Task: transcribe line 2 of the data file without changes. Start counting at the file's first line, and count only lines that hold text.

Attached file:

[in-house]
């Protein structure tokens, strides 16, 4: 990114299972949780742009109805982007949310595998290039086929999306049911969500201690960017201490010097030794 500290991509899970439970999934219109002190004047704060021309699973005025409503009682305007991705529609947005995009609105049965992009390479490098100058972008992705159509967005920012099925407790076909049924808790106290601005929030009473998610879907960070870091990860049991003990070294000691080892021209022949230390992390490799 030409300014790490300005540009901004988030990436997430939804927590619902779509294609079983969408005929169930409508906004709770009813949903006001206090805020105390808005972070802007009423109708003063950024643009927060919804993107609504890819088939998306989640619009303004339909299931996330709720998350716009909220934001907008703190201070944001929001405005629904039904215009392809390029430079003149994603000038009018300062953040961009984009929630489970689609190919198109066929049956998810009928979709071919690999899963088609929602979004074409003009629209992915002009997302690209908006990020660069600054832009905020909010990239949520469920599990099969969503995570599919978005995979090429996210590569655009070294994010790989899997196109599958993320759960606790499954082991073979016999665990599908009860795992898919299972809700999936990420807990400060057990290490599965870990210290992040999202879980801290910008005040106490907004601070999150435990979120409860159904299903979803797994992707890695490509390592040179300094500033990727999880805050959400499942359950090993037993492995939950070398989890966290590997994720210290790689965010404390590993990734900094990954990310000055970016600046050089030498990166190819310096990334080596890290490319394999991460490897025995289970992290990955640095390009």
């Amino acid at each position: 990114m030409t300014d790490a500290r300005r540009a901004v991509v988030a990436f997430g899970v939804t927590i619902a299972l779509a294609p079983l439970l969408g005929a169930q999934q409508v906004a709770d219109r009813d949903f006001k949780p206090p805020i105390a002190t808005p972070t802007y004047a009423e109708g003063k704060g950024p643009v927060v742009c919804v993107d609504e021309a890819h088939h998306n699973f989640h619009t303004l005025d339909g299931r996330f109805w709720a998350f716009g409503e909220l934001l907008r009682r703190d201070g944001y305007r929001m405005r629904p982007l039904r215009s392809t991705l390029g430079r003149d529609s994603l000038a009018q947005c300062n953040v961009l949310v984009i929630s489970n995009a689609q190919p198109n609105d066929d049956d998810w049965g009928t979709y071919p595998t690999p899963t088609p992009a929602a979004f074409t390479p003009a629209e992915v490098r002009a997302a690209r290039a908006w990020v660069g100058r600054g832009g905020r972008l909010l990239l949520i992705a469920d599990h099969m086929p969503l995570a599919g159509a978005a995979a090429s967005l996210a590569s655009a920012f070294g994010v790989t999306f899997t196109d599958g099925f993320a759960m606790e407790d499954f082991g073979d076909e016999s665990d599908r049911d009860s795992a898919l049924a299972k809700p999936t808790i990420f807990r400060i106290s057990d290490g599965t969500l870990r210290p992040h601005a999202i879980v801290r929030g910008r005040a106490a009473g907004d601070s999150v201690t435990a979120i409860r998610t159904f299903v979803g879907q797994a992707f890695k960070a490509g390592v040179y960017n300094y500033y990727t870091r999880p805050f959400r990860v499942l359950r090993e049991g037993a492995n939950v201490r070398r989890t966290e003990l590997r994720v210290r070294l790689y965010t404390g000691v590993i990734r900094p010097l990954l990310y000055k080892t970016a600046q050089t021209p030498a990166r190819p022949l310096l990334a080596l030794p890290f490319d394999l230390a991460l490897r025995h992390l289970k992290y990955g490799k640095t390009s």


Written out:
């Protein structure tokens, strides 16, 4: 990114299972949780742009109805982007949310595998290039086929999306049911969500201690960017201490010097030794 500290991509899970439970999934219109002190004047704060021309699973005025409503009682305007991705529609947005995009609105049965992009390479490098100058972008992705159509967005920012099925407790076909049924808790106290601005929030009473998610879907960070870091990860049991003990070294000691080892021209022949230390992390490799 030409300014790490300005540009901004988030990436997430939804927590619902779509294609079983969408005929169930409508906004709770009813949903006001206090805020105390808005972070802007009423109708003063950024643009927060919804993107609504890819088939998306989640619009303004339909299931996330709720998350716009909220934001907008703190201070944001929001405005629904039904215009392809390029430079003149994603000038009018300062953040961009984009929630489970689609190919198109066929049956998810009928979709071919690999899963088609929602979004074409003009629209992915002009997302690209908006990020660069600054832009905020909010990239949520469920599990099969969503995570599919978005995979090429996210590569655009070294994010790989899997196109599958993320759960606790499954082991073979016999665990599908009860795992898919299972809700999936990420807990400060057990290490599965870990210290992040999202879980801290910008005040106490907004601070999150435990979120409860159904299903979803797994992707890695490509390592040179300094500033990727999880805050959400499942359950090993037993492995939950070398989890966290590997994720210290790689965010404390590993990734900094990954990310000055970016600046050089030498990166190819310096990334080596890290490319394999991460490897025995289970992290990955640095390009």